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These are the 12 features I love most about iOS 17
Apple’s glimpse at the future with its first AR/VR headset, the Vision Pro, might have stolen the show at WWDC. But for most users, like me, the software upgrades heading later this year over to the iPhone, iPad, and Apple Watch will be far more meaningful. Unlike last year when it debuted a series of visual changes to the interface with iOS 16, Apple’s iOS 17 rollout is seemingly focused on feature parity with the best Android phones and bridging the gap with a series of additions that long-time users have requested.
Of course, like any self-respecting geek, I practically jumped onto the iOS 17 beta as soon as it was available. I’ve been putting all the newly available features through the wringer ever since. Early impressions suggest that iOS 17 doesn’t have everything I was hoping for, especially the much-rumored side-loading support. However, there’s a lot to be excited about still. Here are the top iOS 17 features that have me excited for the public release of Apple’s latest software.
Have you installed the iOS 17 beta yet?
Last year, Apple introduced an always-on display mode alongside iOS 16. This year, the company is building on top of that with a dedicated Standby Mode that activates when the phone is set in landscape mode while on charge. The Standby Mode doubles as an ambient clock, calendar, or widget station for toggling through essential notifications.
Standby mode on the iPhone 14 Pro looks like it was plucked right out of a vintage Braun catalog.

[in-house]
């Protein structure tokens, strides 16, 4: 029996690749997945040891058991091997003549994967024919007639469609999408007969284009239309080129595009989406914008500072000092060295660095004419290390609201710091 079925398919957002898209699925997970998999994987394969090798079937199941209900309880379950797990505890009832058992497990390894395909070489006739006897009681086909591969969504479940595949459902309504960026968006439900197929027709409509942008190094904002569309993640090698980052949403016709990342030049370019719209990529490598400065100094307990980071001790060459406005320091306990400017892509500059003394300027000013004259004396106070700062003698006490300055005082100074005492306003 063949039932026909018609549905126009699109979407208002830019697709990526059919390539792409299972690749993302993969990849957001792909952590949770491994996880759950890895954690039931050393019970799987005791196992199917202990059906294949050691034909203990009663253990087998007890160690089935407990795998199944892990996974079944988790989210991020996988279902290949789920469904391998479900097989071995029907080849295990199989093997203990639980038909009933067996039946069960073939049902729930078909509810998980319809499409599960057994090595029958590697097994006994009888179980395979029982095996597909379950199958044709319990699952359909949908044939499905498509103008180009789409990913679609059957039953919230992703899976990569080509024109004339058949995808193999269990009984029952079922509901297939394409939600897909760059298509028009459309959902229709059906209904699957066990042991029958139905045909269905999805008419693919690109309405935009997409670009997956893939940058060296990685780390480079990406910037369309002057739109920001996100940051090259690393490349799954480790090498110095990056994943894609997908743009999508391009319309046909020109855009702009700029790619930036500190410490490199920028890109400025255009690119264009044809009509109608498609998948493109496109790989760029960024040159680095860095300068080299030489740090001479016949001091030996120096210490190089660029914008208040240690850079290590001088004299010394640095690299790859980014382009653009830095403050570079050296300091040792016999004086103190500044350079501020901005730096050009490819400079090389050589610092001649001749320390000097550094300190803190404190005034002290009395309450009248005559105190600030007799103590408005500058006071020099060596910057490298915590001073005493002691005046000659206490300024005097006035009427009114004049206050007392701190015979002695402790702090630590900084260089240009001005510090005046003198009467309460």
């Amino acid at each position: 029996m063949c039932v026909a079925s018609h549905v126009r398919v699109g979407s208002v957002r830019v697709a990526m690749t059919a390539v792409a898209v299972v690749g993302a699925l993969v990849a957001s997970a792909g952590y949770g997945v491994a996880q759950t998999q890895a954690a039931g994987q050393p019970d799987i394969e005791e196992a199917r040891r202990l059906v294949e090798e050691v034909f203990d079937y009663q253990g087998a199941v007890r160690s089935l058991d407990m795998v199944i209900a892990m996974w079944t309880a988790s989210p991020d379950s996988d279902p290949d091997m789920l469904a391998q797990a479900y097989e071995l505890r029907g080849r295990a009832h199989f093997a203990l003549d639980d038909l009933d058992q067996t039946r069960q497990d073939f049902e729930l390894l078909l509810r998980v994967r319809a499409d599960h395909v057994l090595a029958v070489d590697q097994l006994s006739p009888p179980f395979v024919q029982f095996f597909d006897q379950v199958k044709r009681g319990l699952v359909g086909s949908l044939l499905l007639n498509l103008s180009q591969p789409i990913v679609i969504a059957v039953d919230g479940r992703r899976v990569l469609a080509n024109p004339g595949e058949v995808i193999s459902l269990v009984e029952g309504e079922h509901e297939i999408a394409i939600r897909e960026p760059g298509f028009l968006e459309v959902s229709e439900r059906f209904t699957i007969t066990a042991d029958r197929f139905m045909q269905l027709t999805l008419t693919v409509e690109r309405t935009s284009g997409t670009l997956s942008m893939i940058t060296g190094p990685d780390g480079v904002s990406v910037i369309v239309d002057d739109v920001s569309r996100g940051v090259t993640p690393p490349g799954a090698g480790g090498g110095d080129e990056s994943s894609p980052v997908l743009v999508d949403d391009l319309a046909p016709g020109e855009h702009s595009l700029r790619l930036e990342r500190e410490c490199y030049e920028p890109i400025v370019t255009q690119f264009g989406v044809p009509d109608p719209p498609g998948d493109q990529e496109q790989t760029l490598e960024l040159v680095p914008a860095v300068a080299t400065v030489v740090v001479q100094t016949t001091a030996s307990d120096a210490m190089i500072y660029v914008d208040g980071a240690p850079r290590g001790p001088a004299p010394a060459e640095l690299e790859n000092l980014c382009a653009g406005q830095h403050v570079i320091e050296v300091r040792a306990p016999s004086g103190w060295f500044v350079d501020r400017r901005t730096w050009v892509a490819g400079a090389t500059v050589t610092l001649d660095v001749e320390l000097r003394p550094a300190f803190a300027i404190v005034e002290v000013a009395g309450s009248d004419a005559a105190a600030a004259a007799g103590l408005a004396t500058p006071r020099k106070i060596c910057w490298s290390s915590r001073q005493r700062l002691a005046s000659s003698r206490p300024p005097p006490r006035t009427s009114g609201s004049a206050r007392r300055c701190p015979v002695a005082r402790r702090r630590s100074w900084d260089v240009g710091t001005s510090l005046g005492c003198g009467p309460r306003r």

In typical Apple fashion, the design of the always-on mode has a lot of visual flair. Elements like the clock and calendar look like they were picked up straight from a vintage Braun catalog. The interface makes swiping between photos, widgets, and more easy, and I’ve found it quite useful in the few days I’ve had with it. However, it’s not all perfect.
First, only the latest iPhone 14 Pro models can have the standby display switched on permanently — even while on charge. All other models are limited to a 20-second display that toggles off. You’ll have to touch the screen again to view the standby display.
The feature’s utility also highly depends on how you use your phone. I’m a dock guy and wirelessly charge all of my phones, and the angled view makes this mode perfect for me. If you lie your phone flat, it might not add much to your experience. Finally, the Standby Mode could benefit from more customization options, but I can’t complain about the forced layouts as they help keep the design looking good and homogenous.